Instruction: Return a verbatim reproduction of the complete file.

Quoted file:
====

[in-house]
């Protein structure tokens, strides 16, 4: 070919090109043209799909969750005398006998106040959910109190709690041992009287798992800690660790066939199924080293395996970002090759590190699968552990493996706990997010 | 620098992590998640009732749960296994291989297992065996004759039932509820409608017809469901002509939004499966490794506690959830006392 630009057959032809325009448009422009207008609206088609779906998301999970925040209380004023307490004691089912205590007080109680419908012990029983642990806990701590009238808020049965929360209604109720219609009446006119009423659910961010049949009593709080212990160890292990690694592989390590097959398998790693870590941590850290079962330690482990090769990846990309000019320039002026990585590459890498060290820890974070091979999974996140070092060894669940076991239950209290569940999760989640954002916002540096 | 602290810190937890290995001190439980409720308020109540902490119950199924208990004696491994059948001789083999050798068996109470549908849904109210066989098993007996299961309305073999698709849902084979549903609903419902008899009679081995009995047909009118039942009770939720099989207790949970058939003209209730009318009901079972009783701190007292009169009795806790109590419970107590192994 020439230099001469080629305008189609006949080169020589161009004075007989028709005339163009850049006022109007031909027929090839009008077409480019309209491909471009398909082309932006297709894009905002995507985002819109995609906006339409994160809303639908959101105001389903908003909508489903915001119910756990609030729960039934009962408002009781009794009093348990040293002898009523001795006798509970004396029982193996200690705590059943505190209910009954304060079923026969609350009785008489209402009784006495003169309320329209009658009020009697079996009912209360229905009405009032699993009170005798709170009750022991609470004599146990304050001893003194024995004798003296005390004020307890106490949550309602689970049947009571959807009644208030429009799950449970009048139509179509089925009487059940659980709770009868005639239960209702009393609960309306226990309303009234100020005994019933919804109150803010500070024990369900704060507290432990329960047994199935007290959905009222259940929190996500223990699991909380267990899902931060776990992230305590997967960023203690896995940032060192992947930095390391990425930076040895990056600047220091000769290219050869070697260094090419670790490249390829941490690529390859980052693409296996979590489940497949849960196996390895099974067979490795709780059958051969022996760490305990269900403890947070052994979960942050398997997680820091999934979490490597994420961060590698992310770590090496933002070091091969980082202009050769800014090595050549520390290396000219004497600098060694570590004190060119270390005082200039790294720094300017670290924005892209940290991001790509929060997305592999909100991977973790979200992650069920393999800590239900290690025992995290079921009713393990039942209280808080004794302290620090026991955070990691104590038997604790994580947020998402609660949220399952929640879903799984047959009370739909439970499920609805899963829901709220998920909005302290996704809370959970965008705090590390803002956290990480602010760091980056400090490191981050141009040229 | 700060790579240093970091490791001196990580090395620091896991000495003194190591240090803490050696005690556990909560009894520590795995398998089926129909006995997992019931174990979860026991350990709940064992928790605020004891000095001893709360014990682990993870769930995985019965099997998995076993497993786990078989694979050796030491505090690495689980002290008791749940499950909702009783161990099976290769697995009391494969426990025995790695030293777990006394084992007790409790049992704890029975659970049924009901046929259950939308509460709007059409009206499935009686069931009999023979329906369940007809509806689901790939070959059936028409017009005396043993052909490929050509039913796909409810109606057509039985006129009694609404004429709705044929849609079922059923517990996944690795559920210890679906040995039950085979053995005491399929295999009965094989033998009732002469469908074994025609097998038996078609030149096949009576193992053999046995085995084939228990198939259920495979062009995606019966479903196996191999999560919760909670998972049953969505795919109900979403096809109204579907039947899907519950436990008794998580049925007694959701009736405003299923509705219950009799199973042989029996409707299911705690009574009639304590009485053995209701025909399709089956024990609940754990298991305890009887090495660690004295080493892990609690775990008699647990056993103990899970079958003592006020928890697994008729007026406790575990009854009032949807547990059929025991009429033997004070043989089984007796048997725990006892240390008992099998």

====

[in-house]
């Protein structure tokens, strides 16, 4: 070919090109043209799909969750005398006998106040959910109190709690041992009287798992800690660790066939199924080293395996970002090759590190699968552990493996706990997010 | 620098992590998640009732749960296994291989297992065996004759039932509820409608017809469901002509939004499966490794506690959830006392 630009057959032809325009448009422009207008609206088609779906998301999970925040209380004023307490004691089912205590007080109680419908012990029983642990806990701590009238808020049965929360209604109720219609009446006119009423659910961010049949009593709080212990160890292990690694592989390590097959398998790693870590941590850290079962330690482990090769990846990309000019320039002026990585590459890498060290820890974070091979999974996140070092060894669940076991239950209290569940999760989640954002916002540096 | 602290810190937890290995001190439980409720308020109540902490119950199924208990004696491994059948001789083999050798068996109470549908849904109210066989098993007996299961309305073999698709849902084979549903609903419902008899009679081995009995047909009118039942009770939720099989207790949970058939003209209730009318009901079972009783701190007292009169009795806790109590419970107590192994 020439230099001469080629305008189609006949080169020589161009004075007989028709005339163009850049006022109007031909027929090839009008077409480019309209491909471009398909082309932006297709894009905002995507985002819109995609906006339409994160809303639908959101105001389903908003909508489903915001119910756990609030729960039934009962408002009781009794009093348990040293002898009523001795006798509970004396029982193996200690705590059943505190209910009954304060079923026969609350009785008489209402009784006495003169309320329209009658009020009697079996009912209360229905009405009032699993009170005798709170009750022991609470004599146990304050001893003194024995004798003296005390004020307890106490949550309602689970049947009571959807009644208030429009799950449970009048139509179509089925009487059940659980709770009868005639239960209702009393609960309306226990309303009234100020005994019933919804109150803010500070024990369900704060507290432990329960047994199935007290959905009222259940929190996500223990699991909380267990899902931060776990992230305590997967960023203690896995940032060192992947930095390391990425930076040895990056600047220091000769290219050869070697260094090419670790490249390829941490690529390859980052693409296996979590489940497949849960196996390895099974067979490795709780059958051969022996760490305990269900403890947070052994979960942050398997997680820091999934979490490597994420961060590698992310770590090496933002070091091969980082202009050769800014090595050549520390290396000219004497600098060694570590004190060119270390005082200039790294720094300017670290924005892209940290991001790509929060997305592999909100991977973790979200992650069920393999800590239900290690025992995290079921009713393990039942209280808080004794302290620090026991955070990691104590038997604790994580947020998402609660949220399952929640879903799984047959009370739909439970499920609805899963829901709220998920909005302290996704809370959970965008705090590390803002956290990480602010760091980056400090490191981050141009040229 | 700060790579240093970091490791001196990580090395620091896991000495003194190591240090803490050696005690556990909560009894520590795995398998089926129909006995997992019931174990979860026991350990709940064992928790605020004891000095001893709360014990682990993870769930995985019965099997998995076993497993786990078989694979050796030491505090690495689980002290008791749940499950909702009783161990099976290769697995009391494969426990025995790695030293777990006394084992007790409790049992704890029975659970049924009901046929259950939308509460709007059409009206499935009686069931009999023979329906369940007809509806689901790939070959059936028409017009005396043993052909490929050509039913796909409810109606057509039985006129009694609404004429709705044929849609079922059923517990996944690795559920210890679906040995039950085979053995005491399929295999009965094989033998009732002469469908074994025609097998038996078609030149096949009576193992053999046995085995084939228990198939259920495979062009995606019966479903196996191999999560919760909670998972049953969505795919109900979403096809109204579907039947899907519950436990008794998580049925007694959701009736405003299923509705219950009799199973042989029996409707299911705690009574009639304590009485053995209701025909399709089956024990609940754990298991305890009887090495660690004295080493892990609690775990008699647990056993103990899970079958003592006020928890697994008729007026406790575990009854009032949807547990059929025991009429033997004070043989089984007796048997725990006892240390008992099998």